By Everen T. Brown
On November 22, 1996, I left the Salt Lake City International Airport armed with two Globuscope panoramic cameras, a digital video camera, two suitcases overflowing with film and videotape, and one oversized duffel bag with the few clothes that I could still pack inside it. I was already over every standard airline check-in allowance that has been known to skycaps worldwide.
I had to pack for an expedition, since I would be going on one… sixty-six days circumnavigating the entire Antarctic continent. All 12,565 miles of it, I would spend over two months sightseeing and photographing the perimeter of the last place on earth. I would not have any chance to buy film, videotape, or get anything repaired since civilization was far behind. After a flight to Santiago and on to the Falkland Islands, I would board a Russian icebreaker, the Kapitan Khlebnikov. Now a leftover of the cold war, this Russian ship has been privatized and is chartered for travel tours and expeditions. This would be one of a handful of trips ever to successfully circumnavigate the continent.
Saying farewell to the “green foliage” of Port Stanley, this would be our last sighting of civilization as we know it. We would spend three days sailing through the Drake Passage as we inch closer to Antarctica. We make our first landing at the South Orkney Islands. Penguins at last!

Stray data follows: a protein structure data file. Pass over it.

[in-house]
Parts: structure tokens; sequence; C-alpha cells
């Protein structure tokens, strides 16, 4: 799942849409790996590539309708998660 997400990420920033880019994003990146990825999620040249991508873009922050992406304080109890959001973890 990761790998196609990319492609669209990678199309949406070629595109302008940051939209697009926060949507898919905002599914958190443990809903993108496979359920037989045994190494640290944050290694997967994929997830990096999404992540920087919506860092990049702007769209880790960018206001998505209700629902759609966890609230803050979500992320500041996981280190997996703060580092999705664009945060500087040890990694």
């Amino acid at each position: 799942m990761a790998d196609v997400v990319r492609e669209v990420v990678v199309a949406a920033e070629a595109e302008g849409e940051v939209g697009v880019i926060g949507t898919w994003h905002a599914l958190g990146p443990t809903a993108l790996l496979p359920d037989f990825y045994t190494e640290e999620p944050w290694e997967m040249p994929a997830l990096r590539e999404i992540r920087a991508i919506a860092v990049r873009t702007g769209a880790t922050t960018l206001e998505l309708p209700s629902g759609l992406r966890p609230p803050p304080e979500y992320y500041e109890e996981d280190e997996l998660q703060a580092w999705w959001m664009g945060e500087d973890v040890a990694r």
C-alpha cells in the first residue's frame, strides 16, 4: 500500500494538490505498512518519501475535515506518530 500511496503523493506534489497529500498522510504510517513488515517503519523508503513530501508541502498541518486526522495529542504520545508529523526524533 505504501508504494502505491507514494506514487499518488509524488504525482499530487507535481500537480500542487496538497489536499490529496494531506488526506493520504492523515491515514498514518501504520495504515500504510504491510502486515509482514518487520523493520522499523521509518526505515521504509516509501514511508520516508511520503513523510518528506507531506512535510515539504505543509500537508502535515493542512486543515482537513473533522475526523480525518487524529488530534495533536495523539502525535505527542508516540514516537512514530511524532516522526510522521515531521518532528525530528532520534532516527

We continue through the Weddell Sea for six days before we reach land again. Along the way, we cross the Antarctic Circle. We are now officially in another time and world… For it is summer in Antarctica, the sun simply circles the horizon, dipping ever slightly, but never really setting.
As a child I dreamt of a place where the sun would never set. A place that your parents would never demand that you go to sleep, since it would be as bright as noontime, at three o’clock in the morning. I have entered that magical space. This would be a highlight of the cruise, having twenty-four hours of light to photograph panoramic views. The sun would give me energy to keep going in the wee hours of the morning. Over fifty-six landings would be made on this trip. With three helicopters, plus a fleet of zodiacs we had plenty of time ashore. A few of my favorite stops are outlined below.